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Pitch Deck Month: Appendix Slides

David Beisel
September 25, 2019 · 5  min.

*This post is part of our “pitch deck” series where we dissect the seed stage pitch deck and discuss the ideal flow for a pitch. You can read the rest of the posts in the series by clicking here*

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For many pitch decks, the Appendix section is really an afterthought.  It contains rejected slides which didn’t quite fit into the main deck and half-baked ideas which aren’t fully thought-through.  Alternatively, quite a few decks don’t even have an Appendix at all.  These scenarios shouldn’t be the case.  At NextView, we believe that the pitch deck isn’t over with the “last ask” slide.  Instead, the Appendix should be used strategically.

The Appendix is a gift in that it can include meaningful material with little concern about the length or where it fits into the overall story, so it’s a section to really take advantage of.  Philosophically, the main deck should be as succinct as possible in sharing a story arc.

Thought of in conjunction, the appendix then can become the “kitchen sink” of everything that a potential investor might ask about or want to know that didn’t fit into the short story of the main section.

For example, there are some slides which an investor requires, like a financial projection model or an extensive competitor analysis which don’t necessarily make sense in a primary section, as they could add friction to telling an actual story.  Plus, every business is different, and so it’s best to think about all of the questions that a new investor could potentially ask so during a pitch meeting you can respond with, “I’ve prepared as slide on that topic.”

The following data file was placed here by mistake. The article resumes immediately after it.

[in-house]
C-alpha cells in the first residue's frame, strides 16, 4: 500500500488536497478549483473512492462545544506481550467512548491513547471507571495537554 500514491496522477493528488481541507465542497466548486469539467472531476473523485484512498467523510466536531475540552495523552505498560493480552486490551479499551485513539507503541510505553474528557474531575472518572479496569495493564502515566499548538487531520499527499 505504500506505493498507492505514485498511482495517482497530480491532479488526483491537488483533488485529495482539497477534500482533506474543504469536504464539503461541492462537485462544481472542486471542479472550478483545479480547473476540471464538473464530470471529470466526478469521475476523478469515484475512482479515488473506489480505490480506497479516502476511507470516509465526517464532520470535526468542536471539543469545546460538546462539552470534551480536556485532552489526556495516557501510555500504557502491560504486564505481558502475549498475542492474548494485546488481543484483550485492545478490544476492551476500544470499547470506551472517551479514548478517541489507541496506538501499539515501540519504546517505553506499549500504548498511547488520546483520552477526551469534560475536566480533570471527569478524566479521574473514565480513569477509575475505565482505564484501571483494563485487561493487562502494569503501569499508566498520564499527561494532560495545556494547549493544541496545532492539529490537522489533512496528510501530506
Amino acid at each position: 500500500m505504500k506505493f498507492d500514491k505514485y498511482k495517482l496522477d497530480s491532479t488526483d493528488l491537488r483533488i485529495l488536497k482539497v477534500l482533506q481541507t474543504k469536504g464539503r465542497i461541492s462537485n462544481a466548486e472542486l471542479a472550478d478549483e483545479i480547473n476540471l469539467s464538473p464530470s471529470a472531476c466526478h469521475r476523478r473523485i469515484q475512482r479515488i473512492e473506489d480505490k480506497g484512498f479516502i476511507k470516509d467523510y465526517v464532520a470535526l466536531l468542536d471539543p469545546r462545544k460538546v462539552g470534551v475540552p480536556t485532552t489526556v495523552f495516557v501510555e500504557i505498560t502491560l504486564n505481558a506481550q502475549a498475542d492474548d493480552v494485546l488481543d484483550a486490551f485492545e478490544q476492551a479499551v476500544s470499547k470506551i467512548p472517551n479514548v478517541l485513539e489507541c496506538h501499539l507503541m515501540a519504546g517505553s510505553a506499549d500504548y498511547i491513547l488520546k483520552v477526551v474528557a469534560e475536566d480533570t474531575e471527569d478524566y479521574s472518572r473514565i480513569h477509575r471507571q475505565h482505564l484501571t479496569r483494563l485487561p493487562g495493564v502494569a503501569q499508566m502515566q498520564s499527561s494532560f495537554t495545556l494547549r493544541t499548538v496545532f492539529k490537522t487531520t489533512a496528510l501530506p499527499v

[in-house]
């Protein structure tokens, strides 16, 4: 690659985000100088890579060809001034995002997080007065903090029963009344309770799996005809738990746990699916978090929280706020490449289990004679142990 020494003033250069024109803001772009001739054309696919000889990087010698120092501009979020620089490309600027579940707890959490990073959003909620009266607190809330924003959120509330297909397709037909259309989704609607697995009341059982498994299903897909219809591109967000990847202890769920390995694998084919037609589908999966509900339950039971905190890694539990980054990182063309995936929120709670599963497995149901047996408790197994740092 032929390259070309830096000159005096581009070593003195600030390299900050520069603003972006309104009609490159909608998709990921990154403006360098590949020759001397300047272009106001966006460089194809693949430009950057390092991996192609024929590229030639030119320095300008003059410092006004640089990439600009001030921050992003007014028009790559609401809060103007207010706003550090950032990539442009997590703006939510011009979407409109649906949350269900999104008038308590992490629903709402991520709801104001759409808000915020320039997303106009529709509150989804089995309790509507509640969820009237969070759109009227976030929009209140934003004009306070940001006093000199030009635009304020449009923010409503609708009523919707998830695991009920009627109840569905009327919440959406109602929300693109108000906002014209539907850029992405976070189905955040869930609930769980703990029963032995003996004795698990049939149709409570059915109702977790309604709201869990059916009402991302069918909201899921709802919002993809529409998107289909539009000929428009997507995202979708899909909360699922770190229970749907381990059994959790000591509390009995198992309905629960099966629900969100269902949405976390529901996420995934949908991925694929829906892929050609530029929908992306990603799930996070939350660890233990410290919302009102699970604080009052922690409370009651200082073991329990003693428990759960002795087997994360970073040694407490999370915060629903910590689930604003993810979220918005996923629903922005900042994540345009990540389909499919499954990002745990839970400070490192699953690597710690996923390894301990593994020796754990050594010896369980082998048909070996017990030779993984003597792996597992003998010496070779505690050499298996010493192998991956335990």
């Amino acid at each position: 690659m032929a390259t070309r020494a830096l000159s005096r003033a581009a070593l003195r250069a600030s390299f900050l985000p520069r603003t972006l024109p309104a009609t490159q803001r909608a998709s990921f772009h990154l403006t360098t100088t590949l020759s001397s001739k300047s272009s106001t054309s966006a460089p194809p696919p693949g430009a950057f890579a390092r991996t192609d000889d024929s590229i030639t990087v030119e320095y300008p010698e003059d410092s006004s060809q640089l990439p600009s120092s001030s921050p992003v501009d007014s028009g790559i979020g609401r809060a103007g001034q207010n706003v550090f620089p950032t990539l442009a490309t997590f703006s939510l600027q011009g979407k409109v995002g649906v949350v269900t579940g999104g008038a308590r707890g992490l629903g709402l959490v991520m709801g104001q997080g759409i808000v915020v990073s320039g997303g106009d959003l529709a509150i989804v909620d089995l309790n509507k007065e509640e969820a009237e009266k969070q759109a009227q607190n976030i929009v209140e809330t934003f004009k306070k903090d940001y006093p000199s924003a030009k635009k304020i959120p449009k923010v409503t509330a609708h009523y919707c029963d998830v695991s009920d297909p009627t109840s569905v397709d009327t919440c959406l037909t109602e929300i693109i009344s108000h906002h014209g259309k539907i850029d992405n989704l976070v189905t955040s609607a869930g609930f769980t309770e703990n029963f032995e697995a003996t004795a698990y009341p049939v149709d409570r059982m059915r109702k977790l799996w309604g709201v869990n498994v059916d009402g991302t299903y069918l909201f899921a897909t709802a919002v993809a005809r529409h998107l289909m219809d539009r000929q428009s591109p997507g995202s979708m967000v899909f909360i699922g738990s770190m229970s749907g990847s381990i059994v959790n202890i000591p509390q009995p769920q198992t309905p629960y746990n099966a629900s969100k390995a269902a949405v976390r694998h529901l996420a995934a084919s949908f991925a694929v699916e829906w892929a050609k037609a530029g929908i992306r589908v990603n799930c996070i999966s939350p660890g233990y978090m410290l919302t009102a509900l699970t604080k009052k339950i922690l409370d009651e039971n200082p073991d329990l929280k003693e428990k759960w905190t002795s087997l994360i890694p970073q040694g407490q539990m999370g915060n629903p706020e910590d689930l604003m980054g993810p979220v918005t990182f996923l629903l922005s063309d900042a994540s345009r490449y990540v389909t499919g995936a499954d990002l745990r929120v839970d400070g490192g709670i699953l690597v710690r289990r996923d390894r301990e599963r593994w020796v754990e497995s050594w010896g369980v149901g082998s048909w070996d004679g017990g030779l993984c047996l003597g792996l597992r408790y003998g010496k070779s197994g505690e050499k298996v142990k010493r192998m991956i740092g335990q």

Having a slide on key questions to refer back to demonstrates and signals that you as the Founder have critically thought about all aspects of your business, not just haphazardly created a top-level pitch deck.

 

A few potential slides which can be included in the Appendix:

 

Exit Analysis: Not always as important during the early startup stage since an exit event is presumably in the distance away.  Along those lines, there is risk that too much devoted materials & airtime to this subject could signal Founder impatience looking for a “quick win” rather than the excitement to build for the next decade towards a monster-scale outcome, so including a slide on the topic an the Appendix is the perfect place for it.

A slide looking at comparable exits and/or potential acquirers can be especially useful for ventures which don’t neatly fit into a specific category or bucket.

Something standard like a SaaS company where the exits scenarios and valuations are well-understood may not need a slide here, but the more non-traditional or unique the venture is, the more information which a Founder can fill in the blanks of “what could be” are helpful.

 

 

Financial Projections: At the seed how much a potential investor digs in to them differs, but nearly all investors want to see a set of financial projections.  Of course all of the numbers will show the business going up and to the right – quickly!  But the real significance of these figures is the exercise behind it.